The camera may not steal the human soul, as some aboriginal peoples believe. But the camera may steal one's intelligence, as British politician George Galloway recently demonstrated by pretending to be a four-legged feline on television.
Galloway, the flamboyant left-wing socialist and antiwar critic also known as "Gorgeous George," has always been a bit of a showstopper - reputedly fond of fancy suits and limousines as he pursued egalite for the masses - but he has outperformed himself this time. What could he have been thinking?
For decades now, Galloway has been in the thick of things in the Middle East, especially with Iraq and Saddam Hussein, though it's sometimes tricky following his trajectory with Saddam. In the 1970s, he was critical of Saddam's human rights abuses, and he later criticized American and British support of Saddam during the Iran-Iraq war.
Then in 1991, apparently having switched sides, he opposed the Gulf War and vehemently opposed sanctions against Iraq. During a 1994 meeting with Saddam, Galloway famously told the tyrant: "Sir, I salute your courage, your strength, your indefatigability."
More recently, Galloway appeared before a U.S. Senate subcommittee to deny charges that he had benefited from Iraq's oil-for-food program. Now widely viewed as a Saddam apologist - or a hero, depending on one's point of view - Galloway regularly articulates arguments embraced by the antiwar left.
And then last week, apparently, he lost his mind.
The performance in question was via a television game show called "Celebrity Big Brother," where people you've never heard of - or vaguely recall from some long-ago past - enter an isolated house for a lockdown and let the public watch whatever it is they do. The goal is to not be evicted by viewers. The last man standing wins a large cash prize.
In last Thursday's episode, the show's orchestrators decided to test whether human beings can communicate with animals. I'm not sure how that translated into Galloway's making like a cat, but there he was looking like someone ready to be hustled up to the attic away from the startled gazes of curious neighbors.
Down on all fours, Galloway - politician, provocateur, polemicist - purred while pretending to slurp imaginary milk from the cupped hands of one Rula Lenska. Of course you remember Rula - Luce Habit in "Queen Kong"? 1976? Perhaps this memorable line will nudge your memory: (START ITALICS)"Sanga banga wanga danga! Him? No! But I pay you much to see Konga."(END ITALICS)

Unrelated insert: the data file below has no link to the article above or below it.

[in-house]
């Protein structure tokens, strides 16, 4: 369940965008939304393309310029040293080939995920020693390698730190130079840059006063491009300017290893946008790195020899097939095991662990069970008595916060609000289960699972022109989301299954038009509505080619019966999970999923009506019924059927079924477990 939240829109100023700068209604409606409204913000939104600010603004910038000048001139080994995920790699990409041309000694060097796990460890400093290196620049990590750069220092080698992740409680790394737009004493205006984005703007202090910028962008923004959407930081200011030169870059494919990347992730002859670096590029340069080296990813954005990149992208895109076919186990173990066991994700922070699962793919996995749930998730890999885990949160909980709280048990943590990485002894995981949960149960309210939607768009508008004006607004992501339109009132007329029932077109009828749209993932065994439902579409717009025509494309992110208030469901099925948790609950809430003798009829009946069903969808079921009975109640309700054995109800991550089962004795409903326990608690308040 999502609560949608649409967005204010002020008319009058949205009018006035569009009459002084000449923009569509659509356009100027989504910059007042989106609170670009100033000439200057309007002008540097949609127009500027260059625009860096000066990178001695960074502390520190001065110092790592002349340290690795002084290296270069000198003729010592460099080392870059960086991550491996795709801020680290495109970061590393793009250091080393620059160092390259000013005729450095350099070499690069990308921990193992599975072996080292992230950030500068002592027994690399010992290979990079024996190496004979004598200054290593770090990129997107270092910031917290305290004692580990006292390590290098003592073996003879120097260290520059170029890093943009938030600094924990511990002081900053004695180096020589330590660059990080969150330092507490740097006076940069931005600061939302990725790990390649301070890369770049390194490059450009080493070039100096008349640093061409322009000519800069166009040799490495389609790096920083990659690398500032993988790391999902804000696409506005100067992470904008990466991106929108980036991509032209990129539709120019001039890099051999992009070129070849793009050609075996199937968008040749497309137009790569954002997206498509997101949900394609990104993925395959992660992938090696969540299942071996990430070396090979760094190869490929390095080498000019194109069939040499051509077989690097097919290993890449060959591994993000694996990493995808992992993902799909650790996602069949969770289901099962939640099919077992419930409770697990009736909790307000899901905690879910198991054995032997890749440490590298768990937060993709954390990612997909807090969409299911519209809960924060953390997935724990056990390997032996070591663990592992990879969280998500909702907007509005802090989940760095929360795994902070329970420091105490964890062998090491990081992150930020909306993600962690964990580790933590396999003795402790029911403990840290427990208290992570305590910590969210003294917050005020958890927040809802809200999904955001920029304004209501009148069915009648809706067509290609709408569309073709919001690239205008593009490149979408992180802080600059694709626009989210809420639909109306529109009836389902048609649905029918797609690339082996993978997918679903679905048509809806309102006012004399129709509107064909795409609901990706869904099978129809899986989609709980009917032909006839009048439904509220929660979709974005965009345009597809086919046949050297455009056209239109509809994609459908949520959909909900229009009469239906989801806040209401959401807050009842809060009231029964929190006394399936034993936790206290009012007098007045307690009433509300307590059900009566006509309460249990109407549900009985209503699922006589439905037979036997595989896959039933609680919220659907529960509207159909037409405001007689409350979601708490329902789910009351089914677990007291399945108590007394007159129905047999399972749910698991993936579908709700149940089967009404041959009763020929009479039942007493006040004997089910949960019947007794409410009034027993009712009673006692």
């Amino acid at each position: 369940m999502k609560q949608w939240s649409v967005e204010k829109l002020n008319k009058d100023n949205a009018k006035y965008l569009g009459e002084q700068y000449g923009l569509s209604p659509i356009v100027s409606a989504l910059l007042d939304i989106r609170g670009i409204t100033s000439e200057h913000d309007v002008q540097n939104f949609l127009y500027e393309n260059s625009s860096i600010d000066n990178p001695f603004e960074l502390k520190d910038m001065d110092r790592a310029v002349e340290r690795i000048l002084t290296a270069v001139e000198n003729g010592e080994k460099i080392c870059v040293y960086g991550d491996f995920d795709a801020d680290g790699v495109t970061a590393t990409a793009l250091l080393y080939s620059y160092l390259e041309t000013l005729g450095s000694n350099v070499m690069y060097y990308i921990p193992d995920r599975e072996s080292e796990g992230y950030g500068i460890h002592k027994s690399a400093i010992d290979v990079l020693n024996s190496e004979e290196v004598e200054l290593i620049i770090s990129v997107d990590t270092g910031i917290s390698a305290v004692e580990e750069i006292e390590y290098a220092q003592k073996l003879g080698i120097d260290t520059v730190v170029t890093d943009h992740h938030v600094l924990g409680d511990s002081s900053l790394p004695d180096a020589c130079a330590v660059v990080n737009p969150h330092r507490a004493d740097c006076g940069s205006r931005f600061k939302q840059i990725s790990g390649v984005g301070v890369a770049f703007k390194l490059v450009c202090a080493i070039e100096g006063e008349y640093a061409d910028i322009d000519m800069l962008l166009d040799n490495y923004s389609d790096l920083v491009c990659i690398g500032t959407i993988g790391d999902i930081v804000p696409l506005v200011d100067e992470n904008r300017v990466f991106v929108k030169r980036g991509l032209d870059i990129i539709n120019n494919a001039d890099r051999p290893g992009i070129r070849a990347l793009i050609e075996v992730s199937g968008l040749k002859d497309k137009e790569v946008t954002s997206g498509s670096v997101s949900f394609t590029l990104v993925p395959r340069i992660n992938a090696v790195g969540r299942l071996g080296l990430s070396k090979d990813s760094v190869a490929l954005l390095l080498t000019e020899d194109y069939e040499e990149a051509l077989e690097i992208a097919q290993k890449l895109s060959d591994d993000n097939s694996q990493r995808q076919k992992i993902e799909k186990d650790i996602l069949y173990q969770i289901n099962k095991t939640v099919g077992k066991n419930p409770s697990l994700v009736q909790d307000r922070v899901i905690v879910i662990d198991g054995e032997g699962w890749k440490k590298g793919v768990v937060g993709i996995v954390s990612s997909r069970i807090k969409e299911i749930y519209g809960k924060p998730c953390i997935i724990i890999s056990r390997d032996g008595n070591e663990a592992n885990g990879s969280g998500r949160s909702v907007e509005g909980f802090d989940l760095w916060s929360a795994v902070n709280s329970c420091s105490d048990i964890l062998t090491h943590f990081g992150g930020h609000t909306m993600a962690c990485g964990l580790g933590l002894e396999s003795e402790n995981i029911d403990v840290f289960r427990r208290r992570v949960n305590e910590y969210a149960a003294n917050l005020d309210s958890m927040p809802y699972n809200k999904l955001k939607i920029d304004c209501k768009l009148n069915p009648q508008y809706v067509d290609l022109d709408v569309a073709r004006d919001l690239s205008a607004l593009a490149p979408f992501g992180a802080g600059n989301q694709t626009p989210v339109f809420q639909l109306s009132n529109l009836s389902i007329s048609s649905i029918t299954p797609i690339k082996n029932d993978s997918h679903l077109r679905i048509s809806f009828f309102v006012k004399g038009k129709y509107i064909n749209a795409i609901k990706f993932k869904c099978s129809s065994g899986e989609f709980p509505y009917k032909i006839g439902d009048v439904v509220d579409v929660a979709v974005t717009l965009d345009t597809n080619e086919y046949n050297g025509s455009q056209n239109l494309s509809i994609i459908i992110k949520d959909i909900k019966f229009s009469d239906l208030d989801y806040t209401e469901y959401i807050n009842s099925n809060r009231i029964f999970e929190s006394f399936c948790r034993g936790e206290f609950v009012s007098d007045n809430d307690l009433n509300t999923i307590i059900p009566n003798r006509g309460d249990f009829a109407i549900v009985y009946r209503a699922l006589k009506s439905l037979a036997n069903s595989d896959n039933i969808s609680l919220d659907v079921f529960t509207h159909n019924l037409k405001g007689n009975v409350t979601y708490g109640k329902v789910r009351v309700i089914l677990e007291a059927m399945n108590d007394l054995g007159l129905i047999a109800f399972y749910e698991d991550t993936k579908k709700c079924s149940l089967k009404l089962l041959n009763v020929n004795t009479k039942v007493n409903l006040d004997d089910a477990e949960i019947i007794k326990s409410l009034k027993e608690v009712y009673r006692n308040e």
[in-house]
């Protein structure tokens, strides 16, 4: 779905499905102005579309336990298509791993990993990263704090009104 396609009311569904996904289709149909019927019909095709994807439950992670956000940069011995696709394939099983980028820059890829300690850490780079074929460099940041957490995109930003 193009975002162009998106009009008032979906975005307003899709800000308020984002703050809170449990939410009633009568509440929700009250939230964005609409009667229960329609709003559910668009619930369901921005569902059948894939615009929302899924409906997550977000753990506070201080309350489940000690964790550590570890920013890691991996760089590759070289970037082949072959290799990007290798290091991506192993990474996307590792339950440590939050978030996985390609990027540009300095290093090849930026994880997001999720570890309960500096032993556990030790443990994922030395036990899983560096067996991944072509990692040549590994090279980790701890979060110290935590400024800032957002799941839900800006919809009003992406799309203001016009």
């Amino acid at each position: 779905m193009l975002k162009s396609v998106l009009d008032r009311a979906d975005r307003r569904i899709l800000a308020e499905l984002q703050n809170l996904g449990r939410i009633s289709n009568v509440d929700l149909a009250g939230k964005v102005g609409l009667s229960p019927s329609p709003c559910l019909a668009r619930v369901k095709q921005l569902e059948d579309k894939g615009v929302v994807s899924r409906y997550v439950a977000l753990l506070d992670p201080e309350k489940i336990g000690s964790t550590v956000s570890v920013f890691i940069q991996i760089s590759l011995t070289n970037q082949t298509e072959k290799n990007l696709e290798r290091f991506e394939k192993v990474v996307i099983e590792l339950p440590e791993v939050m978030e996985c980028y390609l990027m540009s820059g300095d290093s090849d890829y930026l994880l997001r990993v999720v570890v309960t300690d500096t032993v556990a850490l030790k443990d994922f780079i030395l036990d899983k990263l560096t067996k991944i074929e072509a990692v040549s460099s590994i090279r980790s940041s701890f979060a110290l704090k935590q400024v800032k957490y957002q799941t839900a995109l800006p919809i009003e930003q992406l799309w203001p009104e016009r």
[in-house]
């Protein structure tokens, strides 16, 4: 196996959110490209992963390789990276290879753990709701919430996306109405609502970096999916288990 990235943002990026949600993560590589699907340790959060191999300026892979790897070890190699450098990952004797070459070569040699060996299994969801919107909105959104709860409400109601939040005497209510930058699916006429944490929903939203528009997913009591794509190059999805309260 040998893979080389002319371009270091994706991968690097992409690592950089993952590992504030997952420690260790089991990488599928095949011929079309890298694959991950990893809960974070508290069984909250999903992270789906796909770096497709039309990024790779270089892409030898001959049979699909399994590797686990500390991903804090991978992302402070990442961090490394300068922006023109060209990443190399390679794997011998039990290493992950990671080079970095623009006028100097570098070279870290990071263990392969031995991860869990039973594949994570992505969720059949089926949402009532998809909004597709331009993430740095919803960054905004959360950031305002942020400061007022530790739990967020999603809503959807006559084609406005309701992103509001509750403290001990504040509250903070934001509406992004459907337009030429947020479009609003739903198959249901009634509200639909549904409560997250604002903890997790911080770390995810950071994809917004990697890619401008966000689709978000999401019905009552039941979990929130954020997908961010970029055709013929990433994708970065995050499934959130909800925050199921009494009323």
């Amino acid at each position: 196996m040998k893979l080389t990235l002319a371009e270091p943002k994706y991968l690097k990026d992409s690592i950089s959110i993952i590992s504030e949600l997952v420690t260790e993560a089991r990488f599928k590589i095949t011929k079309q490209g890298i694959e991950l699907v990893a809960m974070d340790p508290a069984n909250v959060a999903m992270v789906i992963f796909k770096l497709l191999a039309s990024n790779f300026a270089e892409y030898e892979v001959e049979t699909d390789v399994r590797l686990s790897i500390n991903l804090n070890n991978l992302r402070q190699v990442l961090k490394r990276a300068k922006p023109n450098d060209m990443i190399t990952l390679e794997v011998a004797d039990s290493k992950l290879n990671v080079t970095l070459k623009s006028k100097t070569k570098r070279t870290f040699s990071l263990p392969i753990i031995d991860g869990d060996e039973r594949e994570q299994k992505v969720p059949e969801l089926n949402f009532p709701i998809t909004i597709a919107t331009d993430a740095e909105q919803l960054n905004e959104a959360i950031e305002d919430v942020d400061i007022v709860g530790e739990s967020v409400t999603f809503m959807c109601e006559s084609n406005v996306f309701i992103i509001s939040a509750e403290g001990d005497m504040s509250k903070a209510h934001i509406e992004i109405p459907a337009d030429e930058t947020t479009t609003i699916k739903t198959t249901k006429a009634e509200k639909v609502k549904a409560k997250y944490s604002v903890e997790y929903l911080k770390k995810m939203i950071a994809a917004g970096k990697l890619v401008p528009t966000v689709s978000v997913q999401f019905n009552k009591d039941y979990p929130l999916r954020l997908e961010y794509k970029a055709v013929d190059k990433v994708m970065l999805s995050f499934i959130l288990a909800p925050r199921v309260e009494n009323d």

That Rula Lenska.
It's hard not to be catty at times like this, but really. Say what you will about the two men Galloway frequently reviles - President George W. Bush and British Prime Minister Tony Blair - but you never have to worry that either Bush or Blair will abandon all dignity for a moment in the spotlight.
Granted, world leaders - as opposed to the random politician - don't have to pose as house pets to grab an audience's attention. Still. If you can't get heard on the merits of your arguments, perhaps your argument isn't worth hearing.
Whatever Galloway may have had in mind, to put it charitably, there may be a lesson somewhere in here for the rest of us, and it has to do with fame, narcissism, self-awareness and that blasted camera. When the red eye of the camera seeks us out, we do lose something of our "selves," if not our very souls.
Trained from childhood to "smile for the camera," we are easily disarmed by the desire to please the lens, to flatter the viewer by our cooperation, or in Galloway's case, allegedly, to charm an audience. His spokesmen claim Galloway was trying to reach Britain's young audience with his antiwar message.
At the same time, the allure of fame and celebrity has become a near-pathological obsession in the postmodern world. Thanks to the Internet, videocams and the blogosphere, everybody's famous - or almost.
Andy Warhol was more prescient than he could have imagined when he predicted decades ago that everyone someday would enjoy 15 minutes of fame. If you don't mind being viewed as a desperate has-been or a wannabe willing to play the fool, you're virtually assured of millions willing to watch.
But if you intend to be taken seriously, best think of poor ol' George Galloway and contact your local Humane Society. The world has plenty enough attention-starved stray cats already.